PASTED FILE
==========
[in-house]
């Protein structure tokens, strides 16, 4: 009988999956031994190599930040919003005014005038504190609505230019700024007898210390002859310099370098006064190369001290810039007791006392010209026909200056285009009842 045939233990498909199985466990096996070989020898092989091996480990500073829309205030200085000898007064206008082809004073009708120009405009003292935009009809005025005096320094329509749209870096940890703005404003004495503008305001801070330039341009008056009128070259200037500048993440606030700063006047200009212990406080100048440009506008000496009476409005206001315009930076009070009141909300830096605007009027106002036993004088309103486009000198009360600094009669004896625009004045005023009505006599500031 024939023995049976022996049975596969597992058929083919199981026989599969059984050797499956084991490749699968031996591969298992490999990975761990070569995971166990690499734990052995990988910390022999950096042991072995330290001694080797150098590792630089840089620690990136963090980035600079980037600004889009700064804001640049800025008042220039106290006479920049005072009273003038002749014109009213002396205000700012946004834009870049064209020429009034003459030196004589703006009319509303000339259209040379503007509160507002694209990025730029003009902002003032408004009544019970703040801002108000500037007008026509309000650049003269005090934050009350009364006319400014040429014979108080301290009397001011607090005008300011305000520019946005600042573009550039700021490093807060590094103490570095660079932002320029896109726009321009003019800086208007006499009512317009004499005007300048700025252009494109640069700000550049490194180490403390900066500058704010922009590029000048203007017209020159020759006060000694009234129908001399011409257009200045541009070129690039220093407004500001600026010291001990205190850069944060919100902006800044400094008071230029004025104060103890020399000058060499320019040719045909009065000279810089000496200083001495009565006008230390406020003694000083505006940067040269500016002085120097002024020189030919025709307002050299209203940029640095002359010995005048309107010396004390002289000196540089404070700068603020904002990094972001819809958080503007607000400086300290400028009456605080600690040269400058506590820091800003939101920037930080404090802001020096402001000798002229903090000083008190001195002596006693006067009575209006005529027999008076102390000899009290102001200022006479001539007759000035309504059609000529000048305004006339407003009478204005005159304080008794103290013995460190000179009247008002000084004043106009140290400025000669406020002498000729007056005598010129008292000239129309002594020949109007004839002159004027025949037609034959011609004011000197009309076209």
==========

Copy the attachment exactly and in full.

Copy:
[in-house]
């Protein structure tokens, strides 16, 4: 009988999956031994190599930040919003005014005038504190609505230019700024007898210390002859310099370098006064190369001290810039007791006392010209026909200056285009009842 045939233990498909199985466990096996070989020898092989091996480990500073829309205030200085000898007064206008082809004073009708120009405009003292935009009809005025005096320094329509749209870096940890703005404003004495503008305001801070330039341009008056009128070259200037500048993440606030700063006047200009212990406080100048440009506008000496009476409005206001315009930076009070009141909300830096605007009027106002036993004088309103486009000198009360600094009669004896625009004045005023009505006599500031 024939023995049976022996049975596969597992058929083919199981026989599969059984050797499956084991490749699968031996591969298992490999990975761990070569995971166990690499734990052995990988910390022999950096042991072995330290001694080797150098590792630089840089620690990136963090980035600079980037600004889009700064804001640049800025008042220039106290006479920049005072009273003038002749014109009213002396205000700012946004834009870049064209020429009034003459030196004589703006009319509303000339259209040379503007509160507002694209990025730029003009902002003032408004009544019970703040801002108000500037007008026509309000650049003269005090934050009350009364006319400014040429014979108080301290009397001011607090005008300011305000520019946005600042573009550039700021490093807060590094103490570095660079932002320029896109726009321009003019800086208007006499009512317009004499005007300048700025252009494109640069700000550049490194180490403390900066500058704010922009590029000048203007017209020159020759006060000694009234129908001399011409257009200045541009070129690039220093407004500001600026010291001990205190850069944060919100902006800044400094008071230029004025104060103890020399000058060499320019040719045909009065000279810089000496200083001495009565006008230390406020003694000083505006940067040269500016002085120097002024020189030919025709307002050299209203940029640095002359010995005048309107010396004390002289000196540089404070700068603020904002990094972001819809958080503007607000400086300290400028009456605080600690040269400058506590820091800003939101920037930080404090802001020096402001000798002229903090000083008190001195002596006693006067009575209006005529027999008076102390000899009290102001200022006479001539007759000035309504059609000529000048305004006339407003009478204005005159304080008794103290013995460190000179009247008002000084004043106009140290400025000669406020002498000729007056005598010129008292000239129309002594020949109007004839002159004027025949037609034959011609004011000197009309076209």